Tuesday, September 17, 2013

Mooks against MOOCs: fighting for education with silver spoons

This is my first September with two children in university.
It's not cheap - and not expected to be - but this is probably the most offensive time of the year as it's bookstore time ("money is evil" and "ouch" were reports I received).

Meanwhile, I've been trying out MOOC offerings (massive open online courses) - and learning more than I think I would in a lecture and hard copy world.

So this caught my attention.

High-Profile MOOC Prof Dumps Coursera | TIME.com:
A professor who was trumpeted as early evidence of MOOC’s acceptance and success in top schools, will pull his course off the Coursera site, saying that he now worries that online courses will be used to justify cuts in state funding for universities.
“I’ve said no because I think that it’s an excuse for state legislatures to cut funding to state universities,” Professor Mitchell Duneier told The Chronicle of Higher Education. “And I guess that I’m really uncomfortable being part of a movement that’s going to get its revenue in that way.”
Continue reading at TIME.com:

In 'THAT' way?

The utilization of modern technological and pedagogical tools to provide better value and open up educational opportunities affordably way?

This calls for a September refresher lesson - with this version of the spoon tale reportedly told by William Aberhart in a speech in Toronto in 1935 (the year he was elected as Premier of Alberta):
One of the school graduates came to me to pay his respects to the school; he told me he was in charge of helping on one of the Dominion air ports. I said to him, “I suppose you use modern machinery in your air ports?”“No, sir.”“Why?”“Well,” he said, “if we used modern machinery in the establishment of air ports there would be very little need of men to help us to do it, for they would do it so rapidly and easily that there would be no need of man labour. We give them picks and shovels and put them out to do it in the old-fashioned way.”I smiled and said to him: “It would probably be just as well to give them spoons and forks; it would take them still longer to do it.” It seemed to me so ridiculous; we let modern machinery rust at the road side or air port and make those men bend their backs in order to give them the purchasing power to buy the necessities of life, and hardly that.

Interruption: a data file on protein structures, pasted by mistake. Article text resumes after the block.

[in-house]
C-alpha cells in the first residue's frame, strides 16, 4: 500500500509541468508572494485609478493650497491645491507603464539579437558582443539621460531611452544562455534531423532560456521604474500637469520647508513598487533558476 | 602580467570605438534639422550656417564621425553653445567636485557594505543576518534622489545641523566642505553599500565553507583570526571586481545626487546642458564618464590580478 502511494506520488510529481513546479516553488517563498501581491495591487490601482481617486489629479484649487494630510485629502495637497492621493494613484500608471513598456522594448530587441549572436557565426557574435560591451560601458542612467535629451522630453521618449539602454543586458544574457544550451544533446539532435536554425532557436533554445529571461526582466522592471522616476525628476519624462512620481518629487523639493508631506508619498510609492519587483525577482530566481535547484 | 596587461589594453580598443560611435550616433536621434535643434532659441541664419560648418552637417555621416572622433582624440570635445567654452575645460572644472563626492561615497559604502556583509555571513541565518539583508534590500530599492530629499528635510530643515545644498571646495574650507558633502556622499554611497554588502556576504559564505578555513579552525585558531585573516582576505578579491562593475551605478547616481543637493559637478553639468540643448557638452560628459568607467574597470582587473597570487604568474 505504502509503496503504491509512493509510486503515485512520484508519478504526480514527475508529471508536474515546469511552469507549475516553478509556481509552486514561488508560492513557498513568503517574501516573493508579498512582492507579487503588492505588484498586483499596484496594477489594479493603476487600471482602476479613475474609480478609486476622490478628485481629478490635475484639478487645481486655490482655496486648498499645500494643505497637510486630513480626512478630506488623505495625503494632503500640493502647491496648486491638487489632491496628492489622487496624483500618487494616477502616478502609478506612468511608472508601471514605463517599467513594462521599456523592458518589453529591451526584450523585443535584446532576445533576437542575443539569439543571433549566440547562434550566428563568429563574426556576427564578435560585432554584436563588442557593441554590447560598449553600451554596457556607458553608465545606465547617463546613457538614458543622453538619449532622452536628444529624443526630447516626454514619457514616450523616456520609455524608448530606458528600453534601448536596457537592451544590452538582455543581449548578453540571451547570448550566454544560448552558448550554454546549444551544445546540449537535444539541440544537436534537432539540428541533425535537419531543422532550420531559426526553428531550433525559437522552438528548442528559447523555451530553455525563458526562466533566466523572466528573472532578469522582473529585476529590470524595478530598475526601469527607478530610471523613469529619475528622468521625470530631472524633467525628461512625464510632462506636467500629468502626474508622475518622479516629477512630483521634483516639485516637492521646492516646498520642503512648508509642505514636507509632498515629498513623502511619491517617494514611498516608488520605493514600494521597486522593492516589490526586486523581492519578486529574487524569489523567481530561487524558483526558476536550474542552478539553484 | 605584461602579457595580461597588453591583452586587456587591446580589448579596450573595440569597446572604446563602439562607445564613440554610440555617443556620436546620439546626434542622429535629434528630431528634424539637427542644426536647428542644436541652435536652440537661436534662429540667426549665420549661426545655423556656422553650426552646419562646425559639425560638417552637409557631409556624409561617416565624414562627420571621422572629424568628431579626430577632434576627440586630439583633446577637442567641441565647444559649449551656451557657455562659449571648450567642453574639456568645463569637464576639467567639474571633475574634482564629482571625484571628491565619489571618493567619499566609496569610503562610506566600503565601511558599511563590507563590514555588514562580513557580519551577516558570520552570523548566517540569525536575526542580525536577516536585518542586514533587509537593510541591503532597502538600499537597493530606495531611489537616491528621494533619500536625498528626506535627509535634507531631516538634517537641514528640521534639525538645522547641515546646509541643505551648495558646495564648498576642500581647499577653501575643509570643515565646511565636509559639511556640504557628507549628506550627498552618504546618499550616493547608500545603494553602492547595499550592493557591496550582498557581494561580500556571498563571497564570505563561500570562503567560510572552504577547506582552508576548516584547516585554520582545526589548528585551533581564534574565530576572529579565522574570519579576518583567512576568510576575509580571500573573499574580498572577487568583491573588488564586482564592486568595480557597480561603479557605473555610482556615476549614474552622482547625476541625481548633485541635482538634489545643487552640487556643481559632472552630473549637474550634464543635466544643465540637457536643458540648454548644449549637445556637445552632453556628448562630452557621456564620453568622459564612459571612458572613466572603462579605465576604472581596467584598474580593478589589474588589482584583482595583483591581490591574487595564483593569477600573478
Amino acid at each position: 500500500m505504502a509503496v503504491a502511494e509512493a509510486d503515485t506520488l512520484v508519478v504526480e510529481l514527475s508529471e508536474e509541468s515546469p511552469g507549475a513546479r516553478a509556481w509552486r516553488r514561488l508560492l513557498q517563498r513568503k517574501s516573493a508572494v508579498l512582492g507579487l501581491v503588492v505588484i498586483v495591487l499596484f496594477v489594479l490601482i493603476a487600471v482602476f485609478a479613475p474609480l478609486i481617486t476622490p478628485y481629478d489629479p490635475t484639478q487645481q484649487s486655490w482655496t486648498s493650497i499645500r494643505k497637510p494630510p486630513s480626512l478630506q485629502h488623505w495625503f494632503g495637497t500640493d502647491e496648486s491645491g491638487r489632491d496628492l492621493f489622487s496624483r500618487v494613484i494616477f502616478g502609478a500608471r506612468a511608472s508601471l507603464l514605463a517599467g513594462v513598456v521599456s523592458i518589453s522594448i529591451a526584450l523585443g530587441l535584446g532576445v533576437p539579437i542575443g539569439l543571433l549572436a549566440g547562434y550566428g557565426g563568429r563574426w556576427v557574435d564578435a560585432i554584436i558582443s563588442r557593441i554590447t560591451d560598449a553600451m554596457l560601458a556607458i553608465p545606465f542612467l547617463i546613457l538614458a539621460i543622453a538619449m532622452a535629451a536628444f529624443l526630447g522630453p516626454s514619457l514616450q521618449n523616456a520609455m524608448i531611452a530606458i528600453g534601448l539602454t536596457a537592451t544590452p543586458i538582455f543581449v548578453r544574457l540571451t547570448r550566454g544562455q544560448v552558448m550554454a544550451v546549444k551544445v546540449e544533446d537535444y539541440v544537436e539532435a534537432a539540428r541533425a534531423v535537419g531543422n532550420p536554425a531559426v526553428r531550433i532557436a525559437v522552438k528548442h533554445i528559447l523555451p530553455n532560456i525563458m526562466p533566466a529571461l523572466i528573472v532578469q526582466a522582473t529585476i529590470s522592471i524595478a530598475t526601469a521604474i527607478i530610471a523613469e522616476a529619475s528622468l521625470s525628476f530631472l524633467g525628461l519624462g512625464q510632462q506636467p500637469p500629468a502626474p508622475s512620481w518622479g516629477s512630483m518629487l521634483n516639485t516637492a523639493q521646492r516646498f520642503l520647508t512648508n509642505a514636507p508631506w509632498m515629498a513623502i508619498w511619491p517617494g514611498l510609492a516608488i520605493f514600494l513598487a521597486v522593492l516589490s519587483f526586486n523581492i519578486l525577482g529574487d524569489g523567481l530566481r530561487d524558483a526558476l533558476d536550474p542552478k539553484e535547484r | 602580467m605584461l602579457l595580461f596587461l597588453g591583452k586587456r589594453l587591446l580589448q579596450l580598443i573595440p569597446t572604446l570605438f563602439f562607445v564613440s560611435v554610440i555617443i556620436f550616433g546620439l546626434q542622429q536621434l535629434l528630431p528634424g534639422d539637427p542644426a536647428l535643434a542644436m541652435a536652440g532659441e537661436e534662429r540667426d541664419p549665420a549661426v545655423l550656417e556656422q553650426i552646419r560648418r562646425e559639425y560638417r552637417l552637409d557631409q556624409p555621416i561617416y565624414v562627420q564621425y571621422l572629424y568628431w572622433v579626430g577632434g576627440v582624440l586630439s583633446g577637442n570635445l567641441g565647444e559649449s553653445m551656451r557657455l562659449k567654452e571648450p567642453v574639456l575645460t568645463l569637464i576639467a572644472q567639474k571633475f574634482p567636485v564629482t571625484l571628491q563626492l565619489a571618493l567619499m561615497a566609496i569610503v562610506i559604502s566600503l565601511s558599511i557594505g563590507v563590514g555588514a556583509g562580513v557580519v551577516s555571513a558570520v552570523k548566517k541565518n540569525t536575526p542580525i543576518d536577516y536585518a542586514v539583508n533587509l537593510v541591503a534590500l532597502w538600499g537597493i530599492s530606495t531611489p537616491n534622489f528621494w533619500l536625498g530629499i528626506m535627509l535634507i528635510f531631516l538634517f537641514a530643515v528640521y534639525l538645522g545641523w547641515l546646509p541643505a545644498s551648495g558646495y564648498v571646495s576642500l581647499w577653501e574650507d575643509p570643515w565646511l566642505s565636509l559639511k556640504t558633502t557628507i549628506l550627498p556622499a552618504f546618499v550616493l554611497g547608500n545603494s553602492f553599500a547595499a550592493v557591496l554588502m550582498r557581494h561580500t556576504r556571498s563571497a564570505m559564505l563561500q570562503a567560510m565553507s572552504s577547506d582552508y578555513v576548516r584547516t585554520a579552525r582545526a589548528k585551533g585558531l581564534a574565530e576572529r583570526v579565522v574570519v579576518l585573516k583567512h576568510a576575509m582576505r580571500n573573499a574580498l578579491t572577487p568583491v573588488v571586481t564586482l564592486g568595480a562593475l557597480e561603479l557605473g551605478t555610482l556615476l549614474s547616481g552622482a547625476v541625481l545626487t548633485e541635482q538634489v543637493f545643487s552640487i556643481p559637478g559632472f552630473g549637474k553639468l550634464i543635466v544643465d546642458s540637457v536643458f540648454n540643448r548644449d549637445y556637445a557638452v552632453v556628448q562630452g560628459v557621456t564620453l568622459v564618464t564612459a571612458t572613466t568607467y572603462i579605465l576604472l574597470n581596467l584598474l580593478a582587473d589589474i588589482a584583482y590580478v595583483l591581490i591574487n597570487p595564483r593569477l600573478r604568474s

It seems there are many who don't fell they make enough money with picks and shovels to buy "the necessities of life"... and they force the class to buy the book too.

Related: Napster, Udacity, and the Academy | Clay Shirky

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